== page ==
mental activity associated with the rapid-eye-movement (REM) period of sleep. It is commonly made up of a number of visual images, scenes or thoughts expressed in terms of seeing rather than in those of the other senses or in words. Electroencephalograph studies, measuring the electrical activity of the brain during REM sleep, have shown that young adults dream for 1 1⁄2 to 2 hours of every 8-hour period of sleep. Infants spend an average of 50% of their sleep in the REM phase (they are believed to dream more often than adults) a figure which decreases steadily with age. During dreams, blood pressure and heart rate increase, and breathing is quickened, but the body is otherwise immobile. Studies have shown that sleepers deprived of dream-sleep are likely to become irritable and lose coordination skills. Unusually frightening dreams are called nightmares, and daydreams are constructed fantasies that occur while the individual is awake. Studies have demonstrated the existence of lucid dreaming, where the individual is aware that he is dreaming and has a degree of control over his dream.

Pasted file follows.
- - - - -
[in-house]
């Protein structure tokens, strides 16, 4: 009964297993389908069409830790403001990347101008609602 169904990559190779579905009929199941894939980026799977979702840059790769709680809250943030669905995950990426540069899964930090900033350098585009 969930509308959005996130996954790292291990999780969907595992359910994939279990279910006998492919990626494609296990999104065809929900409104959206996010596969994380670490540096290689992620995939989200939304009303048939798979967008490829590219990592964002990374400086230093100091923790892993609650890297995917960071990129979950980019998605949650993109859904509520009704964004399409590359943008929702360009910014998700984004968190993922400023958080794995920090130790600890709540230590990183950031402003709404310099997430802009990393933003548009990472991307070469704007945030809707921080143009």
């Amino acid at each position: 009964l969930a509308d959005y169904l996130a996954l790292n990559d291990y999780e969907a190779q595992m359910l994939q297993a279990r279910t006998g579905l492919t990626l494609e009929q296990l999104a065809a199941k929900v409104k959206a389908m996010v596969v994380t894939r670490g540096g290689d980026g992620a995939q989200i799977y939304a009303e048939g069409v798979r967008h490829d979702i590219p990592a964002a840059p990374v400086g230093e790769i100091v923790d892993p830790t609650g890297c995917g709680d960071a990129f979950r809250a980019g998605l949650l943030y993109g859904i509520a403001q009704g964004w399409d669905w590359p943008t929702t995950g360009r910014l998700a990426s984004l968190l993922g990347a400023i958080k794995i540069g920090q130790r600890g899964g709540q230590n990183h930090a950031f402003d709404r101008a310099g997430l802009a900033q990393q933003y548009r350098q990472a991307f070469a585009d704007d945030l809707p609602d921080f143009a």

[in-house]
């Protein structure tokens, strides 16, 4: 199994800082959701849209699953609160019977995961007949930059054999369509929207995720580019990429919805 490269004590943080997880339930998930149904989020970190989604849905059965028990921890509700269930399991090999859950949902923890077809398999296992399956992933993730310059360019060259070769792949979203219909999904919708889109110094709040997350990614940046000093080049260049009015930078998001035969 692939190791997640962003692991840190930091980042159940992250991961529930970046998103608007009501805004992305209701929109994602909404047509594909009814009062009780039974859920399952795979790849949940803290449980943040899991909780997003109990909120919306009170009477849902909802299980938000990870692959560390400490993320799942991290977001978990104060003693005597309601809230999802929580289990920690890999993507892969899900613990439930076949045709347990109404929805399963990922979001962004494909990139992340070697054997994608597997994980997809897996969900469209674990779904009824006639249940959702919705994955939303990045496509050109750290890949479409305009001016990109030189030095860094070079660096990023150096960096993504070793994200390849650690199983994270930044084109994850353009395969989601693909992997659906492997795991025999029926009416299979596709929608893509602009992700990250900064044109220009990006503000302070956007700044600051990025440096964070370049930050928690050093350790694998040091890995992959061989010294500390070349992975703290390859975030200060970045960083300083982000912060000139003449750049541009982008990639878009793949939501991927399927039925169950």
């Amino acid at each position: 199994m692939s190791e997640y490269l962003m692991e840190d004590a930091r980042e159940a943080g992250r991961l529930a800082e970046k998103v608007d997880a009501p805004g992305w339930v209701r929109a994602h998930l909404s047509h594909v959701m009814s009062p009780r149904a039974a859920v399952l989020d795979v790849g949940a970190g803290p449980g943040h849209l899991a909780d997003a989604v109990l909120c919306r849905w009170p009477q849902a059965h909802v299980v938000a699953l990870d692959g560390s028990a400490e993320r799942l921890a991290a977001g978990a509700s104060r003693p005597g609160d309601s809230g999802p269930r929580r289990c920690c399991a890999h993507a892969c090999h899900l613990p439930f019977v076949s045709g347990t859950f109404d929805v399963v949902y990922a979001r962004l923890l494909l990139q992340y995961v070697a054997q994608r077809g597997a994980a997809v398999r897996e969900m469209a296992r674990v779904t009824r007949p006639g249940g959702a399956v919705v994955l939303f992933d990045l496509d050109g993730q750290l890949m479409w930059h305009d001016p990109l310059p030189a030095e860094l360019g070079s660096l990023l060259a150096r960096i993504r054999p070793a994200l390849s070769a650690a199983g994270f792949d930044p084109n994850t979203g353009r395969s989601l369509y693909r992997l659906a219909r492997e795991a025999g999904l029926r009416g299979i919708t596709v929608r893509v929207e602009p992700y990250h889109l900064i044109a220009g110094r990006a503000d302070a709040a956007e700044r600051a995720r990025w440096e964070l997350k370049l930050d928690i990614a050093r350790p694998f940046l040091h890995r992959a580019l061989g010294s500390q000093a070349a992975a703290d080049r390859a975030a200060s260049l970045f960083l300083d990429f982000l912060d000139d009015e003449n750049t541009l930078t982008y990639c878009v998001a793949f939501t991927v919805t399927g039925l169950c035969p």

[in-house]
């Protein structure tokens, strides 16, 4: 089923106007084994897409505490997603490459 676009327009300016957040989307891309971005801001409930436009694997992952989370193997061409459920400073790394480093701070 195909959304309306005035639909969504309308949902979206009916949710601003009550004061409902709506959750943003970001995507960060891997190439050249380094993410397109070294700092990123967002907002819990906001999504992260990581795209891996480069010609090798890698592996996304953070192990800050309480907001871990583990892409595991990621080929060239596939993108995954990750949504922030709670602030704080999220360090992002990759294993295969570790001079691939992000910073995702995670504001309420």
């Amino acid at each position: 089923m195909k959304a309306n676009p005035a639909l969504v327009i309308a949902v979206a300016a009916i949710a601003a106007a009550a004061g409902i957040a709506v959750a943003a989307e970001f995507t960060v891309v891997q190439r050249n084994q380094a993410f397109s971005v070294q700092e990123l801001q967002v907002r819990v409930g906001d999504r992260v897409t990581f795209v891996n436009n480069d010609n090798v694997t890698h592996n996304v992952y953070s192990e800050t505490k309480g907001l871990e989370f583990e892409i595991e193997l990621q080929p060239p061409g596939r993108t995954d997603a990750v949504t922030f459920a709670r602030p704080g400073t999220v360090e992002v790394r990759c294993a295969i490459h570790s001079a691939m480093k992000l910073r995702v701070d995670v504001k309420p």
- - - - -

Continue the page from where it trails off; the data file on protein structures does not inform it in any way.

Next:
Sigmund Freud, in his pioneering work The Interpretation of Dreams (1900, tr. 1913), was one of the first to emphasize dreams as keys to the unconscious. He distinguished the manifest content of dreams—the dream as it is recalled by the individual—from the latent content or the meaning of the dream, which Freud saw in terms of wish fulfillment. C. G. Jung held that dreams function to reveal the unconscious mind, anticipate future events, and give expression to neglected areas of the dreamer's personality. Another theory, which PET scan studies appear to support, suggests that dreams are a result of electrical energy that stimulates memories located in various regions of the brain.
See J. A. Hobson, The Dreaming Brain (1988); M.-L. von Franz, Dreams (1991).
The Columbia Electronic Encyclopedia, 6th ed. Copyright © 2012, Columbia University Press. All rights reserved.
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